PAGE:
Mindfulness for persistent pain

Locations that offer Mindfulness Groups:

Mindfulness is an extremely valuable skill that can help you to diminish the impact of persistent pain on your daily life.

Mindfulness is the term used to describe the practice of concentrating exclusively on what you are doing, rather than allowing yourself to be distracted by other thoughts. It’s the single-minded focus you need when you’re learning a new skill, like driving, or riding a bike. It’s also the practice of noticing and acknowledging a thought or sensation and then letting it go. When you allow yourself to become totally absorbed in an activity – when you suddenly look up and discover that an hour has passed without you noticing – you are practicing mindfulness.

Mindfulness is practiced widely in relaxation techniques like meditation, and is used in conjunction with a range of psychological treatments, including Cognitive Behavioural Therapy. In a pain management context it can help you to reduce your awareness of pain and significantly improve your experience of daily life.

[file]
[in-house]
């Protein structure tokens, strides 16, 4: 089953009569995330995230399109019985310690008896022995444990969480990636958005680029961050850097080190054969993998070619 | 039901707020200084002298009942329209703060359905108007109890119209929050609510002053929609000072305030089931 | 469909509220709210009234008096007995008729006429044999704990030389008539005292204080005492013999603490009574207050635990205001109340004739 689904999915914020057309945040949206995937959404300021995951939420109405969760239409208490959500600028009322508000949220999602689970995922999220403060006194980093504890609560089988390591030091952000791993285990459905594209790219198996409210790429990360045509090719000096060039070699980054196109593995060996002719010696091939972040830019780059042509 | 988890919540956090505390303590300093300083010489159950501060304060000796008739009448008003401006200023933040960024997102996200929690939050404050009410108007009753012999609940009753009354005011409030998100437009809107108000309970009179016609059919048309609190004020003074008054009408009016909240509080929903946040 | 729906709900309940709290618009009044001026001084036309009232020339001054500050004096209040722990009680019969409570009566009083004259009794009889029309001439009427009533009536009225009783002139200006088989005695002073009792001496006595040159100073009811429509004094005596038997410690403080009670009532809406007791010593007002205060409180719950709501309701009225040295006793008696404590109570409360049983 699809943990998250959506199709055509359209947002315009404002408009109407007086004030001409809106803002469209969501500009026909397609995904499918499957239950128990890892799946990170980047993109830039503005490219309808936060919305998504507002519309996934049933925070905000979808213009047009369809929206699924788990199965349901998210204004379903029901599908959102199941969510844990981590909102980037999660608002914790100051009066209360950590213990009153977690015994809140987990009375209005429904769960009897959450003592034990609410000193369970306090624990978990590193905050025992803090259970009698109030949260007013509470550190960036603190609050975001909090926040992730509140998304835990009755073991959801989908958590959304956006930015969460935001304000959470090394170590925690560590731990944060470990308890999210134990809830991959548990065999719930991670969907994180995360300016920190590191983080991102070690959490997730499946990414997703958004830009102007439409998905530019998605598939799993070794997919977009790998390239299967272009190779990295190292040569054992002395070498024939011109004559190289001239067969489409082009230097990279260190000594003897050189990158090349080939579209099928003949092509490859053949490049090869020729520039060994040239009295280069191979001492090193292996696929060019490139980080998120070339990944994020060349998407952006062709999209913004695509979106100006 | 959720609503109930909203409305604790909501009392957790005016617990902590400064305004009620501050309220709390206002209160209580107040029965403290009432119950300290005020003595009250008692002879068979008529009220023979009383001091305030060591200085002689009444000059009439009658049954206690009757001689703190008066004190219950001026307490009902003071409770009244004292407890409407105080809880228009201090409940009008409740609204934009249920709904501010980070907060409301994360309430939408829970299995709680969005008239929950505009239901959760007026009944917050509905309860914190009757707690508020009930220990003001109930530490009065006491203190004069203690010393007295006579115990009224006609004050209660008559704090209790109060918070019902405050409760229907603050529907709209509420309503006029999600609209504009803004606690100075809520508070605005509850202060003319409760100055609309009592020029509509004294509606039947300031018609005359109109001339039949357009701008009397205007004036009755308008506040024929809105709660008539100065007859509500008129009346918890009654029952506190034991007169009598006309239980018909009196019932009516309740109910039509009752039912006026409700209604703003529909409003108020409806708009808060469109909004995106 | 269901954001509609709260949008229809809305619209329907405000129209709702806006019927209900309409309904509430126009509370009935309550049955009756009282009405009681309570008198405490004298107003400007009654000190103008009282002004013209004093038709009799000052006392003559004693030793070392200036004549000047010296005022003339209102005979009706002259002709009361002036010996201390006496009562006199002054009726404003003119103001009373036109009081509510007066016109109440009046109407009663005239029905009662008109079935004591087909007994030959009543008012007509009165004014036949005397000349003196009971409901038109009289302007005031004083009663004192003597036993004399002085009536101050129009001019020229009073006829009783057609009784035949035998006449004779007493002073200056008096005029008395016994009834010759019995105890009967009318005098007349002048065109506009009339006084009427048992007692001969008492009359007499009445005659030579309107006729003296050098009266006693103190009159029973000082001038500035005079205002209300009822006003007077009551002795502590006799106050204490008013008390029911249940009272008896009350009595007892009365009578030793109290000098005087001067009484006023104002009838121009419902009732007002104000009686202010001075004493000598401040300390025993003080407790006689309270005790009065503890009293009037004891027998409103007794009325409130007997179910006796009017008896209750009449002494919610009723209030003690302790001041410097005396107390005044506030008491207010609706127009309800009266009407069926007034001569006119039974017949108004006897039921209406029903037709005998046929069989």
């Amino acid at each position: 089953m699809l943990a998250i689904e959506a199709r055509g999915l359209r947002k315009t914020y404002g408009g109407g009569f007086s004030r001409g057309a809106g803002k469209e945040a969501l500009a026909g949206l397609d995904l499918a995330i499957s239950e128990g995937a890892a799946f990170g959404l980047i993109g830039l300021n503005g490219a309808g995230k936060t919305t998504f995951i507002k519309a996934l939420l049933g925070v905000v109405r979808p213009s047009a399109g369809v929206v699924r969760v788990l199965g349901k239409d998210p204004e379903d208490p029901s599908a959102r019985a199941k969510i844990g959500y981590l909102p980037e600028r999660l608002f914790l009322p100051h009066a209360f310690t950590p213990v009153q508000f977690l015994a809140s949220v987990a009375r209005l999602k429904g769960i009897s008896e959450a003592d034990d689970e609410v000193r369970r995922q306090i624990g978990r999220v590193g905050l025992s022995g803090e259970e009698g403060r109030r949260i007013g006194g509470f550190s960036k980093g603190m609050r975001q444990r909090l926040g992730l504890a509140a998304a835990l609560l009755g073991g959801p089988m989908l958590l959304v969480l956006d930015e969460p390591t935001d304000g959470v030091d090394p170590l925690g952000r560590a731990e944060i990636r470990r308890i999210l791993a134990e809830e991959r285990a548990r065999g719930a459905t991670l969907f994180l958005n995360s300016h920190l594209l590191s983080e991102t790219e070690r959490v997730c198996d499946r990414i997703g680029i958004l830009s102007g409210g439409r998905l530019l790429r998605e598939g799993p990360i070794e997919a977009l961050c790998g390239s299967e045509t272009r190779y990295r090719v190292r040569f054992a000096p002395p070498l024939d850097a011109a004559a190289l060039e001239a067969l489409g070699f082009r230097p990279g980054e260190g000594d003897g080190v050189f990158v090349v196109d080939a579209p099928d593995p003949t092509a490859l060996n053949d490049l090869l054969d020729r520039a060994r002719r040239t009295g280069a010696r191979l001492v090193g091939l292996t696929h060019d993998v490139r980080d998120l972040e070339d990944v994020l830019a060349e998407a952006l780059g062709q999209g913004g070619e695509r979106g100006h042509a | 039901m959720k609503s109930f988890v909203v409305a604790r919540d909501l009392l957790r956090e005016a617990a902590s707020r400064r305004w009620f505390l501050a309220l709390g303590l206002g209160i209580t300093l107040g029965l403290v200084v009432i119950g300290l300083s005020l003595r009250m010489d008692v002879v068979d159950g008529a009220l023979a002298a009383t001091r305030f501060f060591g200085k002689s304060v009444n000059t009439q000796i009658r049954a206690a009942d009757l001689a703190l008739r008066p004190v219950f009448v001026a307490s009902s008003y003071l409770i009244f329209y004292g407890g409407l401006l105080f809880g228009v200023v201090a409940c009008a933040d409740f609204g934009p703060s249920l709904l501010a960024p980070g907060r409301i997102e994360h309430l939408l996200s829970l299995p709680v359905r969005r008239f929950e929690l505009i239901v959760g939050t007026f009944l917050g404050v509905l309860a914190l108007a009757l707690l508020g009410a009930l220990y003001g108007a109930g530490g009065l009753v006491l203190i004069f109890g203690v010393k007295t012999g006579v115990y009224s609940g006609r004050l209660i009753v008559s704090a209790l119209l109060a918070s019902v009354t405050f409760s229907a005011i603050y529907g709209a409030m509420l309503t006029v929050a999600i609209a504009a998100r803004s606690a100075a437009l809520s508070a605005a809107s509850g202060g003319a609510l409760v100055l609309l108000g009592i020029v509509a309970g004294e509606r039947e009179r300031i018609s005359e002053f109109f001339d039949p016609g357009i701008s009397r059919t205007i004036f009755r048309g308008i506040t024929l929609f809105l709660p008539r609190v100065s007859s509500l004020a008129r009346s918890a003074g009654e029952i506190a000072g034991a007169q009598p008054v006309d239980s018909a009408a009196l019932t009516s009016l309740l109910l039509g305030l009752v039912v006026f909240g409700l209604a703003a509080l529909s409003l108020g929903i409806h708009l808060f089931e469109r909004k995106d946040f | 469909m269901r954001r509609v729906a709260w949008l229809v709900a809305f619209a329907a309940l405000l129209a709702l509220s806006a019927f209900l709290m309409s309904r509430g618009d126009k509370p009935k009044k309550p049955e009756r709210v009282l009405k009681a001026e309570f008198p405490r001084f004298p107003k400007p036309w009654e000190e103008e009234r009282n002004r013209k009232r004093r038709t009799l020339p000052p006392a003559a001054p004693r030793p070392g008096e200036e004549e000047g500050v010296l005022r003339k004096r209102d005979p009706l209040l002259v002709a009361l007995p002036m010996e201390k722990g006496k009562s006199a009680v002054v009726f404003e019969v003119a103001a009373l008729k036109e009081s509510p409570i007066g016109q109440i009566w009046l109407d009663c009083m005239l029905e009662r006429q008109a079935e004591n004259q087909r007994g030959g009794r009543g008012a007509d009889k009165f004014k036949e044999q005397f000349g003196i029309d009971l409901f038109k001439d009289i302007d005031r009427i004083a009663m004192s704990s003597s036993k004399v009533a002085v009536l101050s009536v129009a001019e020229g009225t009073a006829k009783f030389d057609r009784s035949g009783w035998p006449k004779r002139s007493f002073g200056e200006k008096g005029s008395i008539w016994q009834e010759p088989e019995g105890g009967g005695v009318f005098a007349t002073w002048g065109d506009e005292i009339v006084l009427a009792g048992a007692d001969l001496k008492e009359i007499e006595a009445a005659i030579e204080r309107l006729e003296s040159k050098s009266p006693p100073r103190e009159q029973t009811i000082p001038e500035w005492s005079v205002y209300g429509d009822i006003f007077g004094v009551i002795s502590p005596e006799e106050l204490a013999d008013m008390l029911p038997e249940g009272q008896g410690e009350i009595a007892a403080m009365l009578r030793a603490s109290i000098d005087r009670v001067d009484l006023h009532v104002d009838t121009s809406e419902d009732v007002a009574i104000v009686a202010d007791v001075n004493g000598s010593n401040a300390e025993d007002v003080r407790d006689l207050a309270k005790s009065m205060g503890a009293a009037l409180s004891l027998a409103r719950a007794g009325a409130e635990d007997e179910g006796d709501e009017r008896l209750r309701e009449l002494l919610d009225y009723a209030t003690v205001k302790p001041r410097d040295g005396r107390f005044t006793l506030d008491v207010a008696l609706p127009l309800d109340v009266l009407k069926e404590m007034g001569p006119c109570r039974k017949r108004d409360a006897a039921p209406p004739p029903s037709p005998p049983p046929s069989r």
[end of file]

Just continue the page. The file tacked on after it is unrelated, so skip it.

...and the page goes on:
Mindfulness becomes easier with practice. Our mindfulness groups are lead by experienced practitioners who will help you to learn and integrate mindfulness techniques into all aspects of your life.

Our program is an eight-week Mindfulness Based Cognitive Therapy (MBCT) Program. The program consists of eight 2-hour group sessions, where there will be guided experiential practice and some theoretical teachings. In between sessions there will be home practice to do, and we estimate this takes approximately one hour per day.

MBCT revolves around a straightforward form of mindfulness meditation, which takes just a few minutes a day for the full benefits to be revealed. An extensive review of mindfulness-based practices shows convincing evidence that they are effective in the treatment of pain when used in combination with more conventional therapies.

MBCT is also an effective method of treating relapsing depression. It can help you to become less vulnerable to relapse, by reducing the your reactivity to negative thoughts and feelings.